• An uncomfortable and numbing sense of fear, dread, anxiety, or alarm, often one that is sudden and usually accompanied by a trembling nerve response resembling the body's response to biting cold.
  • An iron mould or portion of a mould, serving to cool rapidly, and so to harden, the surface of molten iron brought in contact with it.
  • (Raymond)
  • The hardened part of a casting, such as the tread of a carriage wheel.
  • (Knight)


    (en adjective)
  • Moderately cold or chilly.
  • A chill wind was blowing down the street.
  • * Milton
  • Noisome winds, and blasting vapours chill .
  • (slang) Calm, relaxed, easygoing. See also : chill out.
  • I'm pretty chill most of the time.
    Paint-your-own ceramics studios are a chill way to express yourself while learning more about your date's right brain.
  • (slang) "Cool"; meeting a certain hip standard or garnering the approval of a certain peer group.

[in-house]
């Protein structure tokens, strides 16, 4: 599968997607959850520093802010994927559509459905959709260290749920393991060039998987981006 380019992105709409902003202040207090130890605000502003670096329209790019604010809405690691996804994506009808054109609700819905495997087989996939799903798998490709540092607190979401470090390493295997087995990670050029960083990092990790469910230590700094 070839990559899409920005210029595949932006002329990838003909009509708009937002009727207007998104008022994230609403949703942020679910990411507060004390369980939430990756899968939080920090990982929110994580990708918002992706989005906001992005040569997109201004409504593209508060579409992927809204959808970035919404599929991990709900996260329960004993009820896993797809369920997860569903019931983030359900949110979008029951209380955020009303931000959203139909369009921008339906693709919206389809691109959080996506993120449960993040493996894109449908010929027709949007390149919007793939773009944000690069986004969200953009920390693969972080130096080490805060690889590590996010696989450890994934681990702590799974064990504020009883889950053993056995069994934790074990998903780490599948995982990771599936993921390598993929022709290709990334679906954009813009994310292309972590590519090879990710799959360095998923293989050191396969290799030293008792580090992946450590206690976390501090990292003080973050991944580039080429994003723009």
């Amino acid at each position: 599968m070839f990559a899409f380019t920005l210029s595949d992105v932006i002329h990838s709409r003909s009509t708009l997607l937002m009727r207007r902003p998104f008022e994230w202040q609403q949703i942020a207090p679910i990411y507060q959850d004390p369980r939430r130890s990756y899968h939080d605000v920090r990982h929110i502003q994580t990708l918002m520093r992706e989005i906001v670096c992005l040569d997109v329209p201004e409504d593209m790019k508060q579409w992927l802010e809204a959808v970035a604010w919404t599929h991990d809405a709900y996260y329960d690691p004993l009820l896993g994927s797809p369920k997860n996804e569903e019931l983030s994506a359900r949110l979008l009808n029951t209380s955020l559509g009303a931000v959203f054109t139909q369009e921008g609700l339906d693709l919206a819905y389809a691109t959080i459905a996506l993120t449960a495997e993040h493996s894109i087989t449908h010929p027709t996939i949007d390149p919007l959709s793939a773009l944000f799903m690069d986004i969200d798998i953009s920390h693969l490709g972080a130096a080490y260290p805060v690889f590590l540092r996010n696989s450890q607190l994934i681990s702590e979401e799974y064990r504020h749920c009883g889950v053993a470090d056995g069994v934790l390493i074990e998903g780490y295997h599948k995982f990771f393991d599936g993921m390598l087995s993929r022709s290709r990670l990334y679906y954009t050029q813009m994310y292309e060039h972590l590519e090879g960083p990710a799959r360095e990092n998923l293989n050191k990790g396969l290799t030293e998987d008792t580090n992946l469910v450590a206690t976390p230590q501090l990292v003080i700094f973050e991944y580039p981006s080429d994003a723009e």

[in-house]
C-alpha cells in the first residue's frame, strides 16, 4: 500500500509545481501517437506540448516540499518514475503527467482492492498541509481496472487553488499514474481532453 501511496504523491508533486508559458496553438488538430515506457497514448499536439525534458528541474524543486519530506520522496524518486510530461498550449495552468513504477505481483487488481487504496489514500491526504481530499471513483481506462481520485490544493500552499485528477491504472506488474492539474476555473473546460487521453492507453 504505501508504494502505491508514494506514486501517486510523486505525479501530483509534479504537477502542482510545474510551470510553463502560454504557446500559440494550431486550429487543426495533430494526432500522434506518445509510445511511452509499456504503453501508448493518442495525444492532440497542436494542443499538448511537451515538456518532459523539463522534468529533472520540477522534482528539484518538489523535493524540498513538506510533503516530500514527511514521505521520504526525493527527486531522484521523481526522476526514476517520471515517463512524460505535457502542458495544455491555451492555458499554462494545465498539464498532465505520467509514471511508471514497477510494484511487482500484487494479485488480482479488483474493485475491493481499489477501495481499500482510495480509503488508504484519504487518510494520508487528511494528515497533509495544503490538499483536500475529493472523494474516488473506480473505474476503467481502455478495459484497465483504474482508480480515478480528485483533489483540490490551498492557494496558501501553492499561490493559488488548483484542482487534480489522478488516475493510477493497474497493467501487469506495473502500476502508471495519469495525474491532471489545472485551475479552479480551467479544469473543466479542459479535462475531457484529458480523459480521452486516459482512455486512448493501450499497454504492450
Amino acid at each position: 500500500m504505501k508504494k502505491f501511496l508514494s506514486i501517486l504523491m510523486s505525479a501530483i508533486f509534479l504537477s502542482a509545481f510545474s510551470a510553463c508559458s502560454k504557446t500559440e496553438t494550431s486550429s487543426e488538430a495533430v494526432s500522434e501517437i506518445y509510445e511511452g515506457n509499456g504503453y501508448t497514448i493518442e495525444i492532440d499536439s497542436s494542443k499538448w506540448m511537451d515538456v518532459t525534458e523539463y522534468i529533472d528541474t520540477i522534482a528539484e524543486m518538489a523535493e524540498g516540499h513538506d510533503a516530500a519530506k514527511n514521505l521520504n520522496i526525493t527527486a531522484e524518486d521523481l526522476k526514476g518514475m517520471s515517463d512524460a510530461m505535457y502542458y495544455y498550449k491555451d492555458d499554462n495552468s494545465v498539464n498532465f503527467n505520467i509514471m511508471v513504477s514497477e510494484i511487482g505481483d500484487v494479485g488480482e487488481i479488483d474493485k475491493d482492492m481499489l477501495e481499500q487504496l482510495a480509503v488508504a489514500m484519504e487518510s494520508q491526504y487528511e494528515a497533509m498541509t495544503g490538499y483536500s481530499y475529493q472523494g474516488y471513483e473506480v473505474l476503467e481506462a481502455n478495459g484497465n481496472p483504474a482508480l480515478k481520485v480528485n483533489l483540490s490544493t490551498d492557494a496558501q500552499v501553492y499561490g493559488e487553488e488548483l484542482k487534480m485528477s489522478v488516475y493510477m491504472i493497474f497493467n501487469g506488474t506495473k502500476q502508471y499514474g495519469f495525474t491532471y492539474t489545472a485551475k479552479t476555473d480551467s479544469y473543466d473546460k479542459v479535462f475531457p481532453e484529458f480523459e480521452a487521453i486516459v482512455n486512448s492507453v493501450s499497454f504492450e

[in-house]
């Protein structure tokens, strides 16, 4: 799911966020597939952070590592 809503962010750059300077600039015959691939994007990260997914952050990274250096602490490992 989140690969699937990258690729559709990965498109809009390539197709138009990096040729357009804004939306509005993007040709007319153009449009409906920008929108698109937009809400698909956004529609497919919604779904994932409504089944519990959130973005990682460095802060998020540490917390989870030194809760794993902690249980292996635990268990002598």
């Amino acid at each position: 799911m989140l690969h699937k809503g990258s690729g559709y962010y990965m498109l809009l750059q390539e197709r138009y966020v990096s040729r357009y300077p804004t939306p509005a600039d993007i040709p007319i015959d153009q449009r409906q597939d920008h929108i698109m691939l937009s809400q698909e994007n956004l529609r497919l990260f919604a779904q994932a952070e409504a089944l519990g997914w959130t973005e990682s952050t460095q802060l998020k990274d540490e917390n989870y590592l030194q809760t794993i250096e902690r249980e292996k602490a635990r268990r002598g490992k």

• That new movie was chill , man.


    (en verb)
  • To lower the temperature of something; to cool.
  • Chill before serving.
  • (metallurgy) To harden a metal surface by sudden cooling.
  • To become cold.
  • In the wind he chilled quickly.
  • (metallurgy) To become hard by rapid cooling.
  • (slang) To relax, lie back.
  • Chill , man, we've got a whole week to do it; no sense in getting worked up.
    The new gym teacher really has to chill or he's gonna blow a gasket.
  • (slang) To "hang", hang out; to spend time with another person or group. Also chill out .
  • Hey, we should chill this weekend.
  • (slang) To smoke marijuana.
  • On Friday night do you wanna chill?

    Derived terms

    * chillax * chilliness * chilling * chilling effect * chill out / chillout * chill pill * chilly * libel chill * send chills / cast a chill